Book Review David A. Bies and Colin H. Hansen: Engineering Noise Control, Theory and Practise, 3rd edition, Spoon Press, London/New York, 2003.

Engineering noise control is characterized by the variety of possible applications and the complexity of the problems encountered. The practitioner rarely builds a full mathematical model of the structure of interest, since this would be time consuming and costly, if not impossible. Instead, the problem is analyzed by measurements and simplified calculations and the important sources, transmission paths, and disturbing responses are identified. Idealized models that capture the important aspects of the physics are built and, based on the understanding gained, measures for improvement are suggested.

This, by no means simple, procedure requires vast experience and a powerful collection of measurement, analytical and semi-analytical tools. Much of this is provided in “Engineering Noise Control,” which now appears in its third edition.

The book broadly divides into three parts: first, the perception and quantification of noise; then, sound sources and sound propagation and, finally, noise reduction. Chapter 1 is entitled “Fundamentals and basic terminology” and this chapter is a must-read, also for those that will use the many solved examples for reference. Among other things, sound level is defined and it is revealed that the book is not for the weak-hearted who fears to evaluate the logarithm of 1Pa2/Hz. Chapter 2 describes the anatomy of the ear, the perception of noise, and hearing damages. Chapter 3 then introduces acoustic instrumentation, such as microphones, tape recorders, sound level meters, dosimeters, and sound intensity analysers. The authors share their experiences in using this equipment and emphasize the importance of calibration. This part of the book is concluded with an extensive chapter on criteria for assessing the severity of noise, which is supplemented with a useful list of acoustic standards at the end of the book.

The next part of the book deals with sound generation and sound fields, starting off in Chapter 6 with elementary sources: ranging from monopoles via quadrupoles to incoherent plane radiators. The chapter continues with reflections at interfaces between different media and ground reflections, finishing with a section on outdoor sound propagation, including meteorological effects. Chapter 7 is one, of three, chapters with “sound power” in its title. It starts off with definitions of radiation impedance and near field and far field and continue with procedures for the measurement of sound power from general sources, making valuable references to standards. Chapter 8 is entitled Sound in Enclosed Spaces and provides the basics of room acoustics and some material on sound absorption.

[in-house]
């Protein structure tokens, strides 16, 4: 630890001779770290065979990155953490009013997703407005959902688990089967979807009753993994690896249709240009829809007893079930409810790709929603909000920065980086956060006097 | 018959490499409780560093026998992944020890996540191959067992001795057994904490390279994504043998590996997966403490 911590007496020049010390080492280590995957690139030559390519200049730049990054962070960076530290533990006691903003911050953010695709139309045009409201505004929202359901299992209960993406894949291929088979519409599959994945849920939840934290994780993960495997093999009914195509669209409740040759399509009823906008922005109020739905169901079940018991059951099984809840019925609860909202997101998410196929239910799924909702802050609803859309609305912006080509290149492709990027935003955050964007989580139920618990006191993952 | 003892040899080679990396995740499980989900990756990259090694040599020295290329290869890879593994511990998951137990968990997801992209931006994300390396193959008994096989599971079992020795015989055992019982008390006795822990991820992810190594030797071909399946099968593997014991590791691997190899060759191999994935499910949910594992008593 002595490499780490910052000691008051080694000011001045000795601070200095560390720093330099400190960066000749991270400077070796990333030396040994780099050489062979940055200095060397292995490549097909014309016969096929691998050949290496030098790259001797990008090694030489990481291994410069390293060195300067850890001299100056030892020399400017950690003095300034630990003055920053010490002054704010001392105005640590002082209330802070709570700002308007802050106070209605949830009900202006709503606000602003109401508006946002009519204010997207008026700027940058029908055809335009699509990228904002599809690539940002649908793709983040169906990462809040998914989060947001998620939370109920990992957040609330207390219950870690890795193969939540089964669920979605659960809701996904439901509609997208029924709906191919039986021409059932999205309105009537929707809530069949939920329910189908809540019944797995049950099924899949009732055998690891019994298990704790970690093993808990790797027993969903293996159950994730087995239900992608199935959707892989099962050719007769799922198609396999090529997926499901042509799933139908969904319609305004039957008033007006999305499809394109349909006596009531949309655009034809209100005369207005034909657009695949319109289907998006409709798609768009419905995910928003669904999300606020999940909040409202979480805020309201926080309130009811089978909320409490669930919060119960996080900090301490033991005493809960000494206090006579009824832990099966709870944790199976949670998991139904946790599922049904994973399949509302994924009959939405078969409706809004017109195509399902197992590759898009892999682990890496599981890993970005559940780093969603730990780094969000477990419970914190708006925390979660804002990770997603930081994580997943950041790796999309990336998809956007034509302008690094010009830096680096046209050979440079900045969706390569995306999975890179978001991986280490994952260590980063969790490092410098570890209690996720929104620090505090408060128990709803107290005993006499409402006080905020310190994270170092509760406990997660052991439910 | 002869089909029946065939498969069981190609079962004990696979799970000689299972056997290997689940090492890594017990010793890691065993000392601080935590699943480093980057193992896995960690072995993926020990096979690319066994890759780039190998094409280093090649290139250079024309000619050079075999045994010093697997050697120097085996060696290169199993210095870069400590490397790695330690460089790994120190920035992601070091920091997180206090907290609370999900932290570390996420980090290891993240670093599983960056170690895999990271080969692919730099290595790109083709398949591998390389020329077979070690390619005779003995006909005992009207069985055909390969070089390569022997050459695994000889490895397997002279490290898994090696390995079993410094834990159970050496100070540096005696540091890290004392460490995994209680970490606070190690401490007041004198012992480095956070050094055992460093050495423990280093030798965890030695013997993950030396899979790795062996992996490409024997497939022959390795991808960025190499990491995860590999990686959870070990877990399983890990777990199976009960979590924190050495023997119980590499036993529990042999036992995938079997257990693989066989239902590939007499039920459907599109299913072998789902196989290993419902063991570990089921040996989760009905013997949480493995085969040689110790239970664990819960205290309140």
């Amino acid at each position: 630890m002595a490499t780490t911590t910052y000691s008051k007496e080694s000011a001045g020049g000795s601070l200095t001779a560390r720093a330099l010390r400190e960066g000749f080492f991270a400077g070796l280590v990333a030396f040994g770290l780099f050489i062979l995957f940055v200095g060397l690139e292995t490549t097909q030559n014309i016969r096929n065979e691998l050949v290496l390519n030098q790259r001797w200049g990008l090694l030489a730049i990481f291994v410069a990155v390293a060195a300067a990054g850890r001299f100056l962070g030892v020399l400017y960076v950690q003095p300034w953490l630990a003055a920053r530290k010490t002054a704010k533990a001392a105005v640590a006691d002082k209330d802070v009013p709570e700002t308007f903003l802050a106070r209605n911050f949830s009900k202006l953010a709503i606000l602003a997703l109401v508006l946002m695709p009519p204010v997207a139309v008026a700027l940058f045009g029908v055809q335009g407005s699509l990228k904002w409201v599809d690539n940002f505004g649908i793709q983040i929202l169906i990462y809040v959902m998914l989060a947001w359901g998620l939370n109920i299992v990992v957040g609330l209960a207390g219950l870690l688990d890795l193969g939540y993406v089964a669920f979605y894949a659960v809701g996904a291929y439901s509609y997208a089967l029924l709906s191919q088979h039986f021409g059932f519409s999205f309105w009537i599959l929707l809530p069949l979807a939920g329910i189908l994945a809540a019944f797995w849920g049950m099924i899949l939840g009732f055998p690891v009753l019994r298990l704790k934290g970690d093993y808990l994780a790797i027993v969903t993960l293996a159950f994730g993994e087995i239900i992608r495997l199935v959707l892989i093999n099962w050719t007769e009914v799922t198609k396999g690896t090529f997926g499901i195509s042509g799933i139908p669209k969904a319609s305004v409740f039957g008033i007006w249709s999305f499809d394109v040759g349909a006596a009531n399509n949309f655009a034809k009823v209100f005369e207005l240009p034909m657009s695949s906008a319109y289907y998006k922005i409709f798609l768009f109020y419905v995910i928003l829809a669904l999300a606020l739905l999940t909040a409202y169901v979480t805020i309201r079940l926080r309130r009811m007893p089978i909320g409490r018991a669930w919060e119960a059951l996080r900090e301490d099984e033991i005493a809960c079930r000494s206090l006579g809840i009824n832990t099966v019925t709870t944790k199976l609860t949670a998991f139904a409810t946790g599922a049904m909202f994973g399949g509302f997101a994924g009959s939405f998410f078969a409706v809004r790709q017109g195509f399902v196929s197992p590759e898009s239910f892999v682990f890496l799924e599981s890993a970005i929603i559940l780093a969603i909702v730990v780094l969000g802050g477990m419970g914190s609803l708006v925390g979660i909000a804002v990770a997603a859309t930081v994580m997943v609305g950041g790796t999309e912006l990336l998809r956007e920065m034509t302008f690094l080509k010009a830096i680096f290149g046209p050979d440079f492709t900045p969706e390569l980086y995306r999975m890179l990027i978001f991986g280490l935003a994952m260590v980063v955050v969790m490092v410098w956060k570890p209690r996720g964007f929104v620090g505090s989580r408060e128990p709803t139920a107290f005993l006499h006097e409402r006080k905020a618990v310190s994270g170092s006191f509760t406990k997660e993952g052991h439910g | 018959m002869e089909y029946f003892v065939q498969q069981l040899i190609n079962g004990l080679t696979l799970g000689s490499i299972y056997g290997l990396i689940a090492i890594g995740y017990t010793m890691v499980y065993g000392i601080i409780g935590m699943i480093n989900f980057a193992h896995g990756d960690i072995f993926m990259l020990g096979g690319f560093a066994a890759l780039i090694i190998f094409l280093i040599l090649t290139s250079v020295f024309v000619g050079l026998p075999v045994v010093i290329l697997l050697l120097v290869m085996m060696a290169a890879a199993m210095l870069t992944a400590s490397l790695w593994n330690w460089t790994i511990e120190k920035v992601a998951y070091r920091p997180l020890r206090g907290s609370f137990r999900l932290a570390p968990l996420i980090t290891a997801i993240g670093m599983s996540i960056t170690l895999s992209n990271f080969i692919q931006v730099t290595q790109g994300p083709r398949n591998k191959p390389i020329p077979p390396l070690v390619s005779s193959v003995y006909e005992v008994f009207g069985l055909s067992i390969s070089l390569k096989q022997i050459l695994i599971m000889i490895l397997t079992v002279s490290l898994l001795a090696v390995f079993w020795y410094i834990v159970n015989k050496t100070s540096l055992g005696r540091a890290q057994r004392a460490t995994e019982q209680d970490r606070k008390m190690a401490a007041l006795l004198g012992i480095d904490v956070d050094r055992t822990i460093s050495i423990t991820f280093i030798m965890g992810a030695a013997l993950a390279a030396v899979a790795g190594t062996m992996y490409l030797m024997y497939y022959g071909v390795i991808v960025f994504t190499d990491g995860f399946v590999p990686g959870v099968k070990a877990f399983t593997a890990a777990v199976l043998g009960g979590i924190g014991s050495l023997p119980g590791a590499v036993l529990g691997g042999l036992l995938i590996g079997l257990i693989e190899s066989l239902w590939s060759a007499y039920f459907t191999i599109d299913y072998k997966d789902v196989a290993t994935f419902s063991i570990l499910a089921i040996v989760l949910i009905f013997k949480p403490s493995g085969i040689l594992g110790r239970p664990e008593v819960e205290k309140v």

The following three chapters are on noise control: one on partitions, enclosures and barriers, one on mufflers, and one on vibration control, including fundamentals of vibration isolation, vibration absorbers and attached damping materials. Chapter 10 also briefly discusses vibration measurements.

Chapter 11 provides an extensive list of semi-empirical formulas for the estimation of sound power generated by a great variety of sources. These formulas are mostly motivated by reference to a scientific article, a standard or a technical manual, while not much explanation is provided. Chapter 12, finally, introduces active noise control. The Appendices provides a derivation of the wave equation, an account of the properties of porous materials, and a brief introduction to signal analysis. The book is supplemented with comprehensive lists of references and acoustic standards.

Everyone engaged in the art of engineering noise control will benefit from this rich book. It would require hard work to select material for teaching but it seems do-able. However, many students that today aim for a career in noise control will sit by a computer running some extremely sophisticated software. I believe these students would gain more from a book focused on the physics of vibro-acoustic motion and fundamentals of math and mechanics. Nevertheless, these students would also gain by sharing the authors’ experiences in noise control and by the book’s brisk DIY attitude, showing that it is indeed possible to reduce the disturbing noise that surrounds us.

Svante Finnveden

Royal Institute of Technology

Stockholm, Sweden